Electives

To complement the focus areas and provide you with knowledge and skills you can use well in medical research, you choose electives. They are very different from and yet equivalent to each other when it comes to relevance for a career in medical research. At the same time, you can follow the course that interests you most:

 

aDNA work in labTracing disease through time - biomolecular paleopathology

Have humans always suffered from the same diseases? Can we trace the factors contributing to people falling ill? How can this information help us in disease research today? Molecular science is essential, but with a twist: Sequencing a 21st-century genome may be routine by now, but how do you sequence DNA that is centuries or even millennia old? Take infectious diseases that were - and still have the potential to be - pandemics: A few years ago, the 1918 Spanish flu genome could finally be sequenced after decades of research. This makes all the difference to WHO influenza vaccine development, which is a race against time with every newly mutated flu virus that could kill great numbers of people.
Investigating where, when and how diseases first emerged, why people were susceptible to them, why this is the same today or why it has changed, you look back in time to move forward in research: Putting things into a broader perspective is one of the most important abilities in a researcher, here you can exercise this first-hand.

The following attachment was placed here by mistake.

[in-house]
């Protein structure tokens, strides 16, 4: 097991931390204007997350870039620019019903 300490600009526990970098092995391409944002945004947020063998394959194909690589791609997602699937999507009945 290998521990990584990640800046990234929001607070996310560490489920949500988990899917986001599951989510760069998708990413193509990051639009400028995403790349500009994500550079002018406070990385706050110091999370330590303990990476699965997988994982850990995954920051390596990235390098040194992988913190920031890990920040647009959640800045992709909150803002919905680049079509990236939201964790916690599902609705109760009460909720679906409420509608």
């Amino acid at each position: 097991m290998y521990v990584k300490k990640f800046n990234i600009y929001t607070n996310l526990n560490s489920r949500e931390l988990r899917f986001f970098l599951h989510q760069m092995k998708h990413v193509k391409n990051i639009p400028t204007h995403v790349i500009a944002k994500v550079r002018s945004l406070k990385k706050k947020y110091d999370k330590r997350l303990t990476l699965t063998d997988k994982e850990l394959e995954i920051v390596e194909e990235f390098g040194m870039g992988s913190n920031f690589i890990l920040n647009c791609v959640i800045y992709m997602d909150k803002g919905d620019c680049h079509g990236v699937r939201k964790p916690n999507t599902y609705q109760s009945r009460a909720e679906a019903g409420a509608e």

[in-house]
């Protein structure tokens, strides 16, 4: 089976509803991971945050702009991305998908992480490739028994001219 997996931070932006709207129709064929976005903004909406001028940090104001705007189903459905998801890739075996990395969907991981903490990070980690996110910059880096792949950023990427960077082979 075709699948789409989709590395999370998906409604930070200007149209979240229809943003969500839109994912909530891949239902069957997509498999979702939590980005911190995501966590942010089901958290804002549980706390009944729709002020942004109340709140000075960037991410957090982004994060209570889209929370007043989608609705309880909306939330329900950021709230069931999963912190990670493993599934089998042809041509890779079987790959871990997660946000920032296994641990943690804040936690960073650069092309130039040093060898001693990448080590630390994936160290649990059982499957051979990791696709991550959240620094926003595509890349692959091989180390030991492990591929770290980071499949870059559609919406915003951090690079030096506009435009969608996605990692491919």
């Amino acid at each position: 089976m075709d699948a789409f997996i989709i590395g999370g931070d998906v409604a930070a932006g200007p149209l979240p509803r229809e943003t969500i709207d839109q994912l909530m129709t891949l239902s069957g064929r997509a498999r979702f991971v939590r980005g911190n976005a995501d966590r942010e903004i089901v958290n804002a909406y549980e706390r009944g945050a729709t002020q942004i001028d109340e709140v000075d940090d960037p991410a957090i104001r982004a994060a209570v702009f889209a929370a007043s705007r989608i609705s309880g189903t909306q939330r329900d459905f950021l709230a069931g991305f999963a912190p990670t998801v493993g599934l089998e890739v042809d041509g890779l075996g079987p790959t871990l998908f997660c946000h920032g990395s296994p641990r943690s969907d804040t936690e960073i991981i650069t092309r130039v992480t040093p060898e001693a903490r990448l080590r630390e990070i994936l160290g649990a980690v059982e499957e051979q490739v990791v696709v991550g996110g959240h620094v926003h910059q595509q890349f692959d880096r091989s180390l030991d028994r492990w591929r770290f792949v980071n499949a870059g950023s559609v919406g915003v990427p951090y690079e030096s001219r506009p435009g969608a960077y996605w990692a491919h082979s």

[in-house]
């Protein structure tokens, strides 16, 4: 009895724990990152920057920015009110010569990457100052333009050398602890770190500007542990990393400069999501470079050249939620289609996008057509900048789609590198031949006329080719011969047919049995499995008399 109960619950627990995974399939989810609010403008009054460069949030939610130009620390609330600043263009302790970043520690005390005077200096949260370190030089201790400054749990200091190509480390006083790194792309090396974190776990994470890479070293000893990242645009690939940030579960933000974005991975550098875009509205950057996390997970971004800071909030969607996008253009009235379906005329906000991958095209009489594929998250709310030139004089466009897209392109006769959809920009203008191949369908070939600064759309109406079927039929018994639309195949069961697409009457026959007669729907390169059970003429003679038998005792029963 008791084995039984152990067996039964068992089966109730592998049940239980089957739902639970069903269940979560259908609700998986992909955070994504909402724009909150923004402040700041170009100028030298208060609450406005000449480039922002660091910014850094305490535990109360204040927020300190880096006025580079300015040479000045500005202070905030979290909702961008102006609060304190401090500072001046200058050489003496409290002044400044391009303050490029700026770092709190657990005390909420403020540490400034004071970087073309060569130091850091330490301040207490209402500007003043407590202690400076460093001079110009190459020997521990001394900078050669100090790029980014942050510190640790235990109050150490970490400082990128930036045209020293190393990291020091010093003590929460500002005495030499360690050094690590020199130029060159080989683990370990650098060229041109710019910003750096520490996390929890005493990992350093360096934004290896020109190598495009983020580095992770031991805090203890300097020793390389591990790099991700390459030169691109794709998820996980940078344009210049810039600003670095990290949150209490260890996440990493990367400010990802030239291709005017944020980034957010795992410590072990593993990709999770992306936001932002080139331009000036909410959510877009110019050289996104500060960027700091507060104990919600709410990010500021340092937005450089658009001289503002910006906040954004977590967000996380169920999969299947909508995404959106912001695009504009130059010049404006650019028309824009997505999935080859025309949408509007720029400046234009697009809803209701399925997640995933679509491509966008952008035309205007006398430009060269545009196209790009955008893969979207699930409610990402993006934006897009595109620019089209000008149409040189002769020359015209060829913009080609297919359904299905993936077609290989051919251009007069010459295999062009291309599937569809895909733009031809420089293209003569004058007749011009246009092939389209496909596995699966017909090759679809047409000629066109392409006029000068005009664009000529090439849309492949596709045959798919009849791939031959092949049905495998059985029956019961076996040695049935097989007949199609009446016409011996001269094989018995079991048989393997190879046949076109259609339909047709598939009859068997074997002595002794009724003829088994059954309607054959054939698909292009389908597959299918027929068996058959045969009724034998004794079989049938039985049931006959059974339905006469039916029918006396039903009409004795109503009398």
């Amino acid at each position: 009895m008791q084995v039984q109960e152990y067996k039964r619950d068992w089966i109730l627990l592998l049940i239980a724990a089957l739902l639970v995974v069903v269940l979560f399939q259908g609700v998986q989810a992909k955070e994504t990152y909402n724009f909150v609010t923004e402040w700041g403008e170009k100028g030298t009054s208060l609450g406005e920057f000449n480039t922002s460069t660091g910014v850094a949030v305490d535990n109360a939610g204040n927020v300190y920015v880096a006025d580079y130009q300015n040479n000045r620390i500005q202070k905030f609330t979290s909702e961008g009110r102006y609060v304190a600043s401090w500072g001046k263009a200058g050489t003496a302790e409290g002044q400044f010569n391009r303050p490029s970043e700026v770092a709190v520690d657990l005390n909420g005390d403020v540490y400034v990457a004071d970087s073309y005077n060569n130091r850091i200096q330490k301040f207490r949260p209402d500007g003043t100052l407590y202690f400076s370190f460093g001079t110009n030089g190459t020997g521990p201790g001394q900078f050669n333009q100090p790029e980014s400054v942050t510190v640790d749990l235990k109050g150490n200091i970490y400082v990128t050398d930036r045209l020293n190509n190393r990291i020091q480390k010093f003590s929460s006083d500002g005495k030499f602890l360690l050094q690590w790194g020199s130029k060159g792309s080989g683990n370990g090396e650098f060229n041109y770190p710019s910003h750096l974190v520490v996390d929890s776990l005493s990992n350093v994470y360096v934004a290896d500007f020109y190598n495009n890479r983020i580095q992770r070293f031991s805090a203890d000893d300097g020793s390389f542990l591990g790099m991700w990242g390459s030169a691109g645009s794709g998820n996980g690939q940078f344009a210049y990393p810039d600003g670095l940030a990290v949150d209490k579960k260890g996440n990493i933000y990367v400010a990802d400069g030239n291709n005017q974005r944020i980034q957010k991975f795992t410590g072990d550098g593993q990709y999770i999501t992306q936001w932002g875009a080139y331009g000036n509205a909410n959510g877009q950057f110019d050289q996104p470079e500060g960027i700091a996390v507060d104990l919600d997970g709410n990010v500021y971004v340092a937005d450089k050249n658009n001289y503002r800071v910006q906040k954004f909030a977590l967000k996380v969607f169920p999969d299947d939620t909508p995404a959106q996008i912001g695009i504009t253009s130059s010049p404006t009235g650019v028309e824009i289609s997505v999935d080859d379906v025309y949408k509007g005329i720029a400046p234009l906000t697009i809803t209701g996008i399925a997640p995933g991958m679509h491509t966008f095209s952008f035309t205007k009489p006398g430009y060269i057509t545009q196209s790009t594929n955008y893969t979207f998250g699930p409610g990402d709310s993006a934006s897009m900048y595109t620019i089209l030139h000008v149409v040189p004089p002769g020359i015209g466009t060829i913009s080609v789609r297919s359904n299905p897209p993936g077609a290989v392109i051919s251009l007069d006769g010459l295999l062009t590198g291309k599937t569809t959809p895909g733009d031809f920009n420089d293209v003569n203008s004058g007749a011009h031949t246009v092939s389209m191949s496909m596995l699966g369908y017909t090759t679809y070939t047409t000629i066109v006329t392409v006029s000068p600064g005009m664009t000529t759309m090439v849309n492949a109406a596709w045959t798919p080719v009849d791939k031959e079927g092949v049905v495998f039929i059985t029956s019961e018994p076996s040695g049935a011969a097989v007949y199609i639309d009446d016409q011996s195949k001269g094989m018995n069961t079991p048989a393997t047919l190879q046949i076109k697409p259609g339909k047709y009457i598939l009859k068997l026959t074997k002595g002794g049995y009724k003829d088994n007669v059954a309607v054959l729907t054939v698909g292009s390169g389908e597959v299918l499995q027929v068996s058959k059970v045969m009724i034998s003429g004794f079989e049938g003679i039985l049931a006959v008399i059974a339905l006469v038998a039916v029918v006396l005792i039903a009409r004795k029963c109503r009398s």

Imagingtibia imaged

Visualising biochemical and physical properties of the human body along with the function of cells and organs provides insights into disease and treatment effects. With severe conditions such as malignant or chronic inflammatory diseases, imaging delivers a huge advantage in prevention, diagnosis and individualised treatment. X-rays and computed tomography are well known imaging techniques, but to investigate tumours, disperse inflammatory processes, the accumulation of specific cell types, or to visualize drugs as they are distributed in the body you need to descend into the molecular realm using sophisticated technology. Molecular and functional imaging, using optical or magnetic resonance approaches, takes imaging technologies to another level. You will learn the basics of clinical imaging and specialise on molecular imaging which is used today in animal models and on its way to application in patients.

 

 

blood samplesCardiovascular epidemiology 

Epidemiology investigates how diseases are distributed in a population, what the risk factors for disease development and spreading are. It analyses the factors that influence disease manifestation including environmental factors, genetic predisposition, physical condition, age of onset. Epidemiological studies usually include clinical and molecular phenotyping. Therefore, standardized examination protocols and large-scale biobanking are important cornerstones. The epidemiology of cardiovascular diseases is in the spotlight because cardiovascular diseases are one of the leading causes of death worldwide. To better understand the complex structure of factors that lead to cardiovascular diseases in epidemiological terms offers important insights into the role epidemiology plays in general when investigating diseases in order to prevent, diagnose and cure them.